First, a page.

The classic was much better, and I had a perfect rabbit in front of me.  I almost caught John Pinyerd- I crossed the finish line three seconds after he did, and won by 52 seconds.  Andy Bridge came out for the classic and took second, just ahead of John.  So, that means nationals number 8 for me.  And gives me some motivation for the next big race when I might sprint against Jack Ditty again.

Now, I’m in the middle of a month off, and am preparing for my next year.  I don’t know how training will look while I am doing student teaching, but it is likely to involve a lot of early mornings and paddling in the dark…

Worlds Wrap Up

Posted June 20, 2010 by wierc1
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Three weeks in Sort ended last Sunday with the individual sprint, and I headed to southern Spain with Wendy for five days.

This year, being on the US Team was a bit chaotic.  With most of the team arriving two days before racing began, a difficult classic course, and the high water caused by the unexpected rains, the team had a difficult time.  The team was lodged in four different locations, making communication difficult.  The confusion affected me on the day of the team sprint and team classic, but I had prepared to be self-sufficient if need be, and with Jennie Goldberg’s help, managed to follow my race plan for the individual events well.

The classic race, for me, was on the day before the water rose, and the river was actually at the lowest level I had even paddled it.  I made a strategic mistake, and decided to run the high water lines I knew well rather than read the river during the race.  Several lines that were good at high water looked obviously slower at the lower flows, but I stuck with the race plan and my result was decent.  7.77% is the best classic percent I’ve ever had a worlds, and 16th is my highest placing overall.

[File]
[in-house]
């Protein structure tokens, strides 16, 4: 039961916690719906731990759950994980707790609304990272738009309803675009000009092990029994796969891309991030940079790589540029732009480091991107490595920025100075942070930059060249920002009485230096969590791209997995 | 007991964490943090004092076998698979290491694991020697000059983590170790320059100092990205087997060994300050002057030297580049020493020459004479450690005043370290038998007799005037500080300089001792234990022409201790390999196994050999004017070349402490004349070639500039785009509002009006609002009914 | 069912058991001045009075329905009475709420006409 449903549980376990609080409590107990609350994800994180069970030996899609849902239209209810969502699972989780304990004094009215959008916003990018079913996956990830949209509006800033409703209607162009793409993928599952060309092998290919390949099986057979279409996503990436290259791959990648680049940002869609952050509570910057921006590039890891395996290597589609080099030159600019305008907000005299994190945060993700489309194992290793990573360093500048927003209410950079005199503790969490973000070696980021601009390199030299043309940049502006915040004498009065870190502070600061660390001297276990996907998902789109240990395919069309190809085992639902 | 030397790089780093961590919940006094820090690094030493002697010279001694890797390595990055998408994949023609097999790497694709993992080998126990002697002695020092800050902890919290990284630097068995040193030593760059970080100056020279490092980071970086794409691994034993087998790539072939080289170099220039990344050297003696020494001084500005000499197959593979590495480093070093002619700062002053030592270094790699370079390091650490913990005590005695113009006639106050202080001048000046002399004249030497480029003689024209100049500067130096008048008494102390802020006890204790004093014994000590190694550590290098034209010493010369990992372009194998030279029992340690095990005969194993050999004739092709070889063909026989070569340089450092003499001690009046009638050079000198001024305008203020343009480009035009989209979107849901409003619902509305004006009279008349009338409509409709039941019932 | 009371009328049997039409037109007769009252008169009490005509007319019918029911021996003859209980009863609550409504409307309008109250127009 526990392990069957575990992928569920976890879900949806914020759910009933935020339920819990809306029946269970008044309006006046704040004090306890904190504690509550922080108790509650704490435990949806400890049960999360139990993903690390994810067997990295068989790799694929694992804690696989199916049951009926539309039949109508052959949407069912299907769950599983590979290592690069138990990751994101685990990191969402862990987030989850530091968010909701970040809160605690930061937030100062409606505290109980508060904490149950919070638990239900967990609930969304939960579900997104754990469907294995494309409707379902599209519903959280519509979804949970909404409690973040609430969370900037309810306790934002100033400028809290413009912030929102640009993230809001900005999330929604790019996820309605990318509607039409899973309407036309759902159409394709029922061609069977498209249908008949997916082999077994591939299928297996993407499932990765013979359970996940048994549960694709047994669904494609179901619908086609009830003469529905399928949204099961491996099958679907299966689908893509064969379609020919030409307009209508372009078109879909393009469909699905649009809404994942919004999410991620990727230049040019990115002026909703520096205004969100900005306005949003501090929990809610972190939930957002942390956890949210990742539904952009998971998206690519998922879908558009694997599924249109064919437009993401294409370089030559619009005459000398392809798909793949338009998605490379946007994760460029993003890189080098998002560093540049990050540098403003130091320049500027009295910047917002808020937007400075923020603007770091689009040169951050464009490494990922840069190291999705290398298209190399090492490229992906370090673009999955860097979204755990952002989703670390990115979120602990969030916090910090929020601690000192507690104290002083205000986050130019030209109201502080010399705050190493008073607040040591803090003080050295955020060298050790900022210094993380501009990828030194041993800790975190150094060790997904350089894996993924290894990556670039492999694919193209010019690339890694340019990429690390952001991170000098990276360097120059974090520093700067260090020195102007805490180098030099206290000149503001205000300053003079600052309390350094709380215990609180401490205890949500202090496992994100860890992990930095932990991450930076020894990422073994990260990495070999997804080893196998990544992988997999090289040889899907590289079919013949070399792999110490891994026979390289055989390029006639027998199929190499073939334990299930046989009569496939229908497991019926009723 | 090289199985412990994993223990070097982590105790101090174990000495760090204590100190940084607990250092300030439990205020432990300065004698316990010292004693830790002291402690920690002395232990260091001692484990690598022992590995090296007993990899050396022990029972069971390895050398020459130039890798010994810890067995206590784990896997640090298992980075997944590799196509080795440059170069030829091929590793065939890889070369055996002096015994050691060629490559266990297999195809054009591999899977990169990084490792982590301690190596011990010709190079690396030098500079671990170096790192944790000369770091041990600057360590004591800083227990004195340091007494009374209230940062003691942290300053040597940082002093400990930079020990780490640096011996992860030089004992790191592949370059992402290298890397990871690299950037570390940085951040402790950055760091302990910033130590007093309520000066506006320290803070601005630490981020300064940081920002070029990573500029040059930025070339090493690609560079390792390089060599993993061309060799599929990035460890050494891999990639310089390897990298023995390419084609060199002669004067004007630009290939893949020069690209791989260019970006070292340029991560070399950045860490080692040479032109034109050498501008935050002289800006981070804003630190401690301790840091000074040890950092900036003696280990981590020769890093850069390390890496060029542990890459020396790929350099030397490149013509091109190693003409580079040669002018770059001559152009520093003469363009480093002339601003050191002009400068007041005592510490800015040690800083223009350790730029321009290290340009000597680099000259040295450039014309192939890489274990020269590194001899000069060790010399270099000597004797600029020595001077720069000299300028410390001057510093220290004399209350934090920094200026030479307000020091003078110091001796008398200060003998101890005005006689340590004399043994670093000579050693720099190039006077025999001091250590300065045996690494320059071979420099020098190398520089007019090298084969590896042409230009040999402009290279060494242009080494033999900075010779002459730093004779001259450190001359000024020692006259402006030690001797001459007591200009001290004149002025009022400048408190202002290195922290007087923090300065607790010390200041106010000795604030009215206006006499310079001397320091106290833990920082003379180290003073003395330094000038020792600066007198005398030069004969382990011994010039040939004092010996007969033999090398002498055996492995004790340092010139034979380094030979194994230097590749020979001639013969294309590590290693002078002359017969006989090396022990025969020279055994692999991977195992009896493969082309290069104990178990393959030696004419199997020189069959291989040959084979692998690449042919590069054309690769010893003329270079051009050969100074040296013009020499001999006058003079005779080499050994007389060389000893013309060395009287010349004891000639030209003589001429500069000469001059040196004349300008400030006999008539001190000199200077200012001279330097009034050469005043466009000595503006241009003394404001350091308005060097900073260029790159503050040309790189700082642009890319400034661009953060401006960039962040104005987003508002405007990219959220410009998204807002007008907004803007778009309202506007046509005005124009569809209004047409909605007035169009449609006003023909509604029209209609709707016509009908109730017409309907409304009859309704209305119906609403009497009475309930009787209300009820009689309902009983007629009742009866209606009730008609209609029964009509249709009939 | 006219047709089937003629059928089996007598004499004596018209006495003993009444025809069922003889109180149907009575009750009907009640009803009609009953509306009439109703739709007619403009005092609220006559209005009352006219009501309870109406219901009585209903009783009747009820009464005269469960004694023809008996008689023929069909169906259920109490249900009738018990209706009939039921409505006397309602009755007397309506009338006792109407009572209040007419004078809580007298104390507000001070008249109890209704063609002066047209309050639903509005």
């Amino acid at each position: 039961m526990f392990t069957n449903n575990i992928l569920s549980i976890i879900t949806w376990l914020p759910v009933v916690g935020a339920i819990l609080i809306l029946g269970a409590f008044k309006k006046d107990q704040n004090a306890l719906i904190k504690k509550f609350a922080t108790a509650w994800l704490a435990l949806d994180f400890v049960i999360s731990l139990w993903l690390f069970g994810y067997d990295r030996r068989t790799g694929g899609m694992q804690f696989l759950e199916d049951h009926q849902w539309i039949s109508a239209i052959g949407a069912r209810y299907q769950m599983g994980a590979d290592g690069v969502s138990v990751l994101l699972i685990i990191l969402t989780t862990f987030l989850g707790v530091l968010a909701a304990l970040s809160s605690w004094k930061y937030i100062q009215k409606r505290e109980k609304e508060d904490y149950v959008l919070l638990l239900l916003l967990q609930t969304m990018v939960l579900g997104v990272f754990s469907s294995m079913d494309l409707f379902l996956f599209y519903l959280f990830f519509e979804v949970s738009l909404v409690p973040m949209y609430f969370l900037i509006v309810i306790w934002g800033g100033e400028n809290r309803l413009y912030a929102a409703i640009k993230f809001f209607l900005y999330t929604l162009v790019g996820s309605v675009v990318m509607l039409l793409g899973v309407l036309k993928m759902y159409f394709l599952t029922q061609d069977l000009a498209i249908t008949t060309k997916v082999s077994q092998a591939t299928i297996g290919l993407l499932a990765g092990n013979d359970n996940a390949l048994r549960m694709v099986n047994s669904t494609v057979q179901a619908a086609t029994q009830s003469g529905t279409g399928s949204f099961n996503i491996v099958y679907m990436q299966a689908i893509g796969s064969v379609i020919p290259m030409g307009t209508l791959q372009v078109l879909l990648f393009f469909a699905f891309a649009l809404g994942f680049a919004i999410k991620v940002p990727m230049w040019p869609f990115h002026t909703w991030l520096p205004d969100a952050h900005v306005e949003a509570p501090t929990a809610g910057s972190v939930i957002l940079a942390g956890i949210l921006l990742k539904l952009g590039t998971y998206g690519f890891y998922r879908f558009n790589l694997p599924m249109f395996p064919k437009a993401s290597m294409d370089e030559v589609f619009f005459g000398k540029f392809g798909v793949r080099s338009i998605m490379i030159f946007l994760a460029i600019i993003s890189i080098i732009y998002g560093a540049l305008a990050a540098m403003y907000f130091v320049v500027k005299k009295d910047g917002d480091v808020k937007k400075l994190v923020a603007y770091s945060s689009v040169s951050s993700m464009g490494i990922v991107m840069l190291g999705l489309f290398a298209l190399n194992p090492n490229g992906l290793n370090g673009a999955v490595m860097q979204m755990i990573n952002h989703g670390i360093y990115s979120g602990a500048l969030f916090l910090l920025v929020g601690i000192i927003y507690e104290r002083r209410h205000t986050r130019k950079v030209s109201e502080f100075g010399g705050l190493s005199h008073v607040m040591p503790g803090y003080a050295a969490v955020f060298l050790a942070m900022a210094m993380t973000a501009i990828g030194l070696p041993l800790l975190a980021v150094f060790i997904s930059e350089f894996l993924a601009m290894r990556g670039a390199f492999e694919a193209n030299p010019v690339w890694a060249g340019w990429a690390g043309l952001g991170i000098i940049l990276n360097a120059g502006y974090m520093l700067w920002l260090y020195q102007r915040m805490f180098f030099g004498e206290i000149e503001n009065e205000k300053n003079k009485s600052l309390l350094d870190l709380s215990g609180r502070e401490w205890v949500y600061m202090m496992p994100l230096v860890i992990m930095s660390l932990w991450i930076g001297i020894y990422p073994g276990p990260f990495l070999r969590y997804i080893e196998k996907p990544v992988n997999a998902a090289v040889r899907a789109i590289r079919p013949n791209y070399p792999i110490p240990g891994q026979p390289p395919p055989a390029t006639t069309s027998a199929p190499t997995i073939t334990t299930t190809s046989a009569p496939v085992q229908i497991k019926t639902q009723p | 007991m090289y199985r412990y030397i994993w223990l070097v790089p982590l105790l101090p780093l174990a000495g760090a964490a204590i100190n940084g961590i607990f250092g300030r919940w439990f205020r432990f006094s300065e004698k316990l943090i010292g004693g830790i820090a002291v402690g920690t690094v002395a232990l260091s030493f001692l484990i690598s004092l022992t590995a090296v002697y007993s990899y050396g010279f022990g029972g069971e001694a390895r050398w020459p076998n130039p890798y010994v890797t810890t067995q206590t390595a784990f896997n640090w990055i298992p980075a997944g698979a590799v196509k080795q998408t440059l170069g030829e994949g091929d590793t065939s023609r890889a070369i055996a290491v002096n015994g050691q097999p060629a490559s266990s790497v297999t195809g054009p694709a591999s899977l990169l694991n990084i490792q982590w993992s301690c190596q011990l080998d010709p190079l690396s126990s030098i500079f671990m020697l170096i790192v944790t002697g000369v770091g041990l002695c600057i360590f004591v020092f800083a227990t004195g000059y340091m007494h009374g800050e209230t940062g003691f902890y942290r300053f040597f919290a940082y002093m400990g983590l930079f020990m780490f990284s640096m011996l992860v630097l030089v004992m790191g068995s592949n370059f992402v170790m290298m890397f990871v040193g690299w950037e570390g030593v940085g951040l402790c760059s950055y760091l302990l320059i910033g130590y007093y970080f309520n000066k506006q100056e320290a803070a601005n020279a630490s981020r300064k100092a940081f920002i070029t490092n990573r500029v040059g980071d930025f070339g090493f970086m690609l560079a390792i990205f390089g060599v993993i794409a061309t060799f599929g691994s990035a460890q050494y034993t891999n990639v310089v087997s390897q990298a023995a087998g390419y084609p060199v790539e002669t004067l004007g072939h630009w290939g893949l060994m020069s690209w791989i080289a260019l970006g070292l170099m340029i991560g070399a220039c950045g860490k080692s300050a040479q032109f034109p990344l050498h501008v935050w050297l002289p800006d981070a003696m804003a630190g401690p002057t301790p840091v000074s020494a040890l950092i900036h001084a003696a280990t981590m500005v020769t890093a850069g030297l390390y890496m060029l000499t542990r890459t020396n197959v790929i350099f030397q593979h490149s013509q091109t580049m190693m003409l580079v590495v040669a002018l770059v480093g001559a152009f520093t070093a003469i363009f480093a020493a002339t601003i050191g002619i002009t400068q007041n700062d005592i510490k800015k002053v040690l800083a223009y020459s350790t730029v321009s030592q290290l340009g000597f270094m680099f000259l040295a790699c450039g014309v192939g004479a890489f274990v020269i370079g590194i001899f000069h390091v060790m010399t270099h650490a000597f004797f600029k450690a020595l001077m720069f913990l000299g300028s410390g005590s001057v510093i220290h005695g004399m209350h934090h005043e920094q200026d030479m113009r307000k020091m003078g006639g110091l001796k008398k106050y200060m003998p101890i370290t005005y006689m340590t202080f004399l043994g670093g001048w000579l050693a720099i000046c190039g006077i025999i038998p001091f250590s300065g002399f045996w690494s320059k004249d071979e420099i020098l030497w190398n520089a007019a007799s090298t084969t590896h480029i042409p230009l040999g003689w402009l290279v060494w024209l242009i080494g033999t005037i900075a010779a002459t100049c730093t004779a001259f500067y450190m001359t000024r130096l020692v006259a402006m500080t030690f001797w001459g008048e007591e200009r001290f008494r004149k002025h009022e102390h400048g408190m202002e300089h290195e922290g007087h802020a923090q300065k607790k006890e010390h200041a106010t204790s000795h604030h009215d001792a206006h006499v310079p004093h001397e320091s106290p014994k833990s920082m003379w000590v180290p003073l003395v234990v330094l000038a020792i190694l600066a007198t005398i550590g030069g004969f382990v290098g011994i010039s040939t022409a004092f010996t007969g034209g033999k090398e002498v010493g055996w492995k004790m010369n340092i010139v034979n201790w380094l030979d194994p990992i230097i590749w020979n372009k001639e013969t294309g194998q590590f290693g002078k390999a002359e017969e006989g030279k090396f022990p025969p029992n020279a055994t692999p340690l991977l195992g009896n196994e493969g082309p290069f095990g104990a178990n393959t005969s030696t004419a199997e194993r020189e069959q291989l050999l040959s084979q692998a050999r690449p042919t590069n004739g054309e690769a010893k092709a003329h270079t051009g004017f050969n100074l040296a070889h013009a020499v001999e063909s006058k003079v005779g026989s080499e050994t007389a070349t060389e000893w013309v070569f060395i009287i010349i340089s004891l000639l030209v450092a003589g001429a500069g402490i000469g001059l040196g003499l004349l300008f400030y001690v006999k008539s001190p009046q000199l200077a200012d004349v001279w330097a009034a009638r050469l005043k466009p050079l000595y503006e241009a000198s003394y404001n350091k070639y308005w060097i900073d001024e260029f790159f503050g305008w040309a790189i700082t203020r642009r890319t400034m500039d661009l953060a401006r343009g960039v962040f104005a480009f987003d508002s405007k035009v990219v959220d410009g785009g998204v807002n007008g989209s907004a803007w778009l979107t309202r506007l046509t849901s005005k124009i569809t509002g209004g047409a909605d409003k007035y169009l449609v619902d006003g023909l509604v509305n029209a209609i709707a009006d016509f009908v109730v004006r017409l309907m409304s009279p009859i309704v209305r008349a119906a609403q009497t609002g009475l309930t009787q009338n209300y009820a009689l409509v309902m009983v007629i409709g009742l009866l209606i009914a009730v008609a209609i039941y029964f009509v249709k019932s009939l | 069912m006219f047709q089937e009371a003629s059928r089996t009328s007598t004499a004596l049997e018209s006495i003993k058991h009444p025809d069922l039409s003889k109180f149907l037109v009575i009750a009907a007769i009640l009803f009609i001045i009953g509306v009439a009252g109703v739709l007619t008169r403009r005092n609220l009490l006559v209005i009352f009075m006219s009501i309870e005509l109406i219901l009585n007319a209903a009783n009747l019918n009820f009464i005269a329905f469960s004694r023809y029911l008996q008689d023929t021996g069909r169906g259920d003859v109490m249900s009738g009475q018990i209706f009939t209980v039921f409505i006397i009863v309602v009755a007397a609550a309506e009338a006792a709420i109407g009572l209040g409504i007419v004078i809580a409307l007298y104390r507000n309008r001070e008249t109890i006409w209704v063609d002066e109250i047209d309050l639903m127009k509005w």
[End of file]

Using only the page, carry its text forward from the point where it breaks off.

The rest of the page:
The sprint race was moved to an easy course with waves and chop all the way, and a short section with a few bigger waves.  The course was not flat, like the emergency sprint course we raced in an irrigation ditch a few years back, but it was much easier than the planned course just upstream.  It provided for good competition, though the race tested a slightly different ability than the first course would have.  I raced well on it, as the easier water made it possible for me to paddle hard all the way, with no corrections.  My stroke rate, at least in the first 2/3rds, was good, though I did fade a bit at the end.  First run started decently, though I lost a bit of time at the end when I was slightly off line.  My second run started very well, but in the same spot at the end I was again off line (worse than the first time), and lost more time than I gained.  Still, I finished 21st, just over 7% back.  That’s my best sprint percent ever, and the first time my sprint percent has been better than classic. Normally, I’m a much better classic racer.